The announcement comes as Bottoms has been identified as a potential vice presidential candidate being vetted by Joe Biden, the presumptive Democratic presidential nominee. Garcetti is a member of Biden's vice presidential selection committee.
“I am honored to join this powerful coalition of mayors as a founding member in this privately funded pilot program,” Bottoms said in a statement. “We know that economic security is a right and a necessity for all to thrive in this country. I look forward to the meaningful work we will do to continue to push our communities forward.”
Although Bottoms' statement says the pilot program is privately funded, the Mayors For Guaranteed Income website says raising tax rates on the wealthiest Americans is a possible way to fund such programs.
Bottoms’ press release highlights the nation’s historically high income inequality and how the COVID-19 pandemic has further exposed that gap, disproportionately harming Black and brown people.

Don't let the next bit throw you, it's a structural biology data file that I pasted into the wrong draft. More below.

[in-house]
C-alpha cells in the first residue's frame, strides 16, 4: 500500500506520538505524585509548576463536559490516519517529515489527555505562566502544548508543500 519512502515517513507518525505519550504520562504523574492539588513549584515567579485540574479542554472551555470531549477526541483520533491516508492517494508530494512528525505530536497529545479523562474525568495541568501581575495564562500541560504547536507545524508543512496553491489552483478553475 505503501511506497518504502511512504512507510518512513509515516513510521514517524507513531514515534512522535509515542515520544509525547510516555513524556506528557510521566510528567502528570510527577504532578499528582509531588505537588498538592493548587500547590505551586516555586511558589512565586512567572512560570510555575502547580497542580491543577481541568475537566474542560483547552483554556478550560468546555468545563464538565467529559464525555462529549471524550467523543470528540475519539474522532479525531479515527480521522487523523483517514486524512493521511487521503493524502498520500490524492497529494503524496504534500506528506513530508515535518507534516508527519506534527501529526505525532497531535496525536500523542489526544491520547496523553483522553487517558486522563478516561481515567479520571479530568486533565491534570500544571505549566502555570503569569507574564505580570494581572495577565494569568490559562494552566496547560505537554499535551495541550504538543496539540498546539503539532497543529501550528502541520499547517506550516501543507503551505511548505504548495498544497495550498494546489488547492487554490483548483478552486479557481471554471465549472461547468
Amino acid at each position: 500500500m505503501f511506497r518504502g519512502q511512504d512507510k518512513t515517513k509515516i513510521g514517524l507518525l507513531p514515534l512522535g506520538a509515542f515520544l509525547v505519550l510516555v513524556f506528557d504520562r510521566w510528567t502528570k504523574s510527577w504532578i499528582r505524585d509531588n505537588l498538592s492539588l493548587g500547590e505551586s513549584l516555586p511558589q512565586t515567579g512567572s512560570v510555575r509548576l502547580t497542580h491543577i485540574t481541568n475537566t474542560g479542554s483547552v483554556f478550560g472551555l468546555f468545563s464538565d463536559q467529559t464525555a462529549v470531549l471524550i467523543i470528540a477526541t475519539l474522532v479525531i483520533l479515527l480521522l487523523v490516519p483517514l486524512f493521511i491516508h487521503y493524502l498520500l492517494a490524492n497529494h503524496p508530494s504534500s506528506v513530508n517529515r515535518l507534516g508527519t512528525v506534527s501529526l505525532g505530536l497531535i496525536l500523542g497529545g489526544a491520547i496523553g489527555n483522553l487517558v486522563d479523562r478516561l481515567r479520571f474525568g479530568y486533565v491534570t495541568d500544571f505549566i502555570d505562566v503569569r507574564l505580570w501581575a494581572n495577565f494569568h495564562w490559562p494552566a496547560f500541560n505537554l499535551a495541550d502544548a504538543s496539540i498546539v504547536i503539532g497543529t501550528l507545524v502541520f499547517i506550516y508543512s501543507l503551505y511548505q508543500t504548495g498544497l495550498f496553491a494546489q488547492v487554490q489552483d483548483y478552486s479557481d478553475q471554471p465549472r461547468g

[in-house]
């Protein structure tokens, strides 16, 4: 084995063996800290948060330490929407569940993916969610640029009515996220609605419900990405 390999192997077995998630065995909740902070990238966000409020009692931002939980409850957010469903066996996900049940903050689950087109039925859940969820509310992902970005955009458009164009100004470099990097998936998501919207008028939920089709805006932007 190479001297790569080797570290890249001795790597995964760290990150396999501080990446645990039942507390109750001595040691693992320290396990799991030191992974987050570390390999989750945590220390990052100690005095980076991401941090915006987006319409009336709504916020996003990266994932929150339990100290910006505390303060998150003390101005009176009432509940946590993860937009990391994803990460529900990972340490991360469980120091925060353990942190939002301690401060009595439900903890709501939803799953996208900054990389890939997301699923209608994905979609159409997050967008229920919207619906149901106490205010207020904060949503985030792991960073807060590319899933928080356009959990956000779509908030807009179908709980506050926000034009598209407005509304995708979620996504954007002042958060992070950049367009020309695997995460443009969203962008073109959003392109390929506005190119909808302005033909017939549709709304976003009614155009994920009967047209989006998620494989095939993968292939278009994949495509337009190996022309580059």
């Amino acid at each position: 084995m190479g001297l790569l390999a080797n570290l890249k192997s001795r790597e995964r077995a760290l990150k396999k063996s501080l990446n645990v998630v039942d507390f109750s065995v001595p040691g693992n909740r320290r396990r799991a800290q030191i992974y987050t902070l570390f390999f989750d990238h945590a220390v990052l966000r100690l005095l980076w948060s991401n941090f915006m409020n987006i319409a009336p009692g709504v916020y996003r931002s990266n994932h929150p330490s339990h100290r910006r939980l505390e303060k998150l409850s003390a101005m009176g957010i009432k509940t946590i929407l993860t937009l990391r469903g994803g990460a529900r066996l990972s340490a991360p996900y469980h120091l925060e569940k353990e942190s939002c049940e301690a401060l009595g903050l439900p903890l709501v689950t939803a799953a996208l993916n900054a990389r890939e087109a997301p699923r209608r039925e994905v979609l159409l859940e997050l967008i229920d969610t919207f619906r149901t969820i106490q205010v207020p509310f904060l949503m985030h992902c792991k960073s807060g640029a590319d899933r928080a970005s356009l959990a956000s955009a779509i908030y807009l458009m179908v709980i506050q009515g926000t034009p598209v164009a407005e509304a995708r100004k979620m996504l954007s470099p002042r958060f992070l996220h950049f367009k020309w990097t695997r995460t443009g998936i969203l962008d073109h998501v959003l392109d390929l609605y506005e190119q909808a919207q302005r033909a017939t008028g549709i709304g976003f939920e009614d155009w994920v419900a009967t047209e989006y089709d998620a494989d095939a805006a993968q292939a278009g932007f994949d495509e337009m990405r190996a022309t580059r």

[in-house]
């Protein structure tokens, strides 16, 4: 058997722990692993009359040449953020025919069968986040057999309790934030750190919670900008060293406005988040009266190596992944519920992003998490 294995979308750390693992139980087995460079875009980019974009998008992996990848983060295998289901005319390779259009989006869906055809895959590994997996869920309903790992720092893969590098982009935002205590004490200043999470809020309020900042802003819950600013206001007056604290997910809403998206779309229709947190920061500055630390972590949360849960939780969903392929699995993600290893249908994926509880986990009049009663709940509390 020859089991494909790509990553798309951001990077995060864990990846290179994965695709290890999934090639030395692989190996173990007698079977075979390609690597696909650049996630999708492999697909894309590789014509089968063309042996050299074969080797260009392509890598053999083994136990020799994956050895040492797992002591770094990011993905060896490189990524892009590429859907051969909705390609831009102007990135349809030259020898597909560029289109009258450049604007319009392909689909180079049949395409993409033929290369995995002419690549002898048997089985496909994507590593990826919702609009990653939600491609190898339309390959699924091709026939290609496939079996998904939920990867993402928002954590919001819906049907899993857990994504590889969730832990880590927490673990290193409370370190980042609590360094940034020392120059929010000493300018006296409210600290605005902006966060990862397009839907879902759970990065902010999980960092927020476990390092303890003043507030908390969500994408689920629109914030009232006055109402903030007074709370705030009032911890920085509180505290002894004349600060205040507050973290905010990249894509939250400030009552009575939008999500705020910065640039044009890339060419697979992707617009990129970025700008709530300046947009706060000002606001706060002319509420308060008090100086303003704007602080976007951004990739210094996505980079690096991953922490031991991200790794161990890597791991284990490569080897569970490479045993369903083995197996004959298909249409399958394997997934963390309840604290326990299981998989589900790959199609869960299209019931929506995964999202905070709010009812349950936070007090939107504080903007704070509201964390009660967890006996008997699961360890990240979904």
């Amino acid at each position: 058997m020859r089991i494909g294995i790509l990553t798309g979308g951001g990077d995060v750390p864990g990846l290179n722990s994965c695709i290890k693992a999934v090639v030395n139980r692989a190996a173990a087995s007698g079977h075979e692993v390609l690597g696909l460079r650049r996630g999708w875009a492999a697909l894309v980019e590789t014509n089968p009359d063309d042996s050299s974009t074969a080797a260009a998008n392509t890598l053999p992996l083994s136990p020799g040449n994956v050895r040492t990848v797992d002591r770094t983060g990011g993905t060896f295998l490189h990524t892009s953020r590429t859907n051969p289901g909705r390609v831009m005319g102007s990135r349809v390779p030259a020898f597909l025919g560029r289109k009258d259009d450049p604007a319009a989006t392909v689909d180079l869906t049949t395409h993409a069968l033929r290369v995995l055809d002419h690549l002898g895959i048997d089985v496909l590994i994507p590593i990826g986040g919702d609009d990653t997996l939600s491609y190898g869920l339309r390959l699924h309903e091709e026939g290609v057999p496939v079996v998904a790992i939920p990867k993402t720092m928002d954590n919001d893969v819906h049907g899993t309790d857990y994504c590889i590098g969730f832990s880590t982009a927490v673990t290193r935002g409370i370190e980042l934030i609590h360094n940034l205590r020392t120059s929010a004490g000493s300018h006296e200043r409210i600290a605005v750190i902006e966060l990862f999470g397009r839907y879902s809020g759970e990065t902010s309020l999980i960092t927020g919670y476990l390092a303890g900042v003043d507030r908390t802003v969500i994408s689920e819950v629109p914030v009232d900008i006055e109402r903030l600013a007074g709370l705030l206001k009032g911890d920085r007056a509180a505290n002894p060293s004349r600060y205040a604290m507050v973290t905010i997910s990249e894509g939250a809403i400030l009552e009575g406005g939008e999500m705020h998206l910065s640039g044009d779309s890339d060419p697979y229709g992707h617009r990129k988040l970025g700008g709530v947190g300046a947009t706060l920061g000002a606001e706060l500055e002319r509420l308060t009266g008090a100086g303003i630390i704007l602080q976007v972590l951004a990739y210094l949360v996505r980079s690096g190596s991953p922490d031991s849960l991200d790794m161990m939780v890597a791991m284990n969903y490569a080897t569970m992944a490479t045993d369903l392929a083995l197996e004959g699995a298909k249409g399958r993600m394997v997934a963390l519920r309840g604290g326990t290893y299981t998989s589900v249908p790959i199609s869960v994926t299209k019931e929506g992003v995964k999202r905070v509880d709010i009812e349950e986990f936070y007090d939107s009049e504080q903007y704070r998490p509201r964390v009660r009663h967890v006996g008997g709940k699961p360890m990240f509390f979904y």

Atlanta City Councilman Amir Farokhi launched an economic security task force two weeks ago that will specifically examine the potential of a guaranteed basic income pilot program. The Mayors for Guaranteed Income website says Chicago and Newark have also formed task forces exploring the feasibility of pilot programs, and that the Milwaukee City Council has directed creation of a pilot program.
Also on Thursday, Atlanta City Councilman Antonio Brown announced the formation of a 70-member task force of elected officials, community activists and organizers that will work to “dismantle systemic oppression that evoke uprisings,” such as those that have occurred across the country following the death of George Floyd at the hands of a Minneapolis police officer.
Brown said he planned to re-introduce legislation at Monday’s city council meeting that would withhold $73 million of the Atlanta Police Department’s $217 million operational budget until Bottoms’ administration drafts a plan to reform the department so that it is a “national model.”
Withholding the funds would provide the city council with leverage over the process. The measure was narrowly voted down by the council earlier this month.
Brown said his new ordinance would be named the Rayshard Brooks bill after the 27-year-old African American man shot by white Atlanta police offer Garrett Rolfe on the night of June 12, following a struggle in which Brooks wrestled away an officer’s Taser and fired it at police as he fled.
An autopsy revealed Brooks died from two gunshot wounds to his back.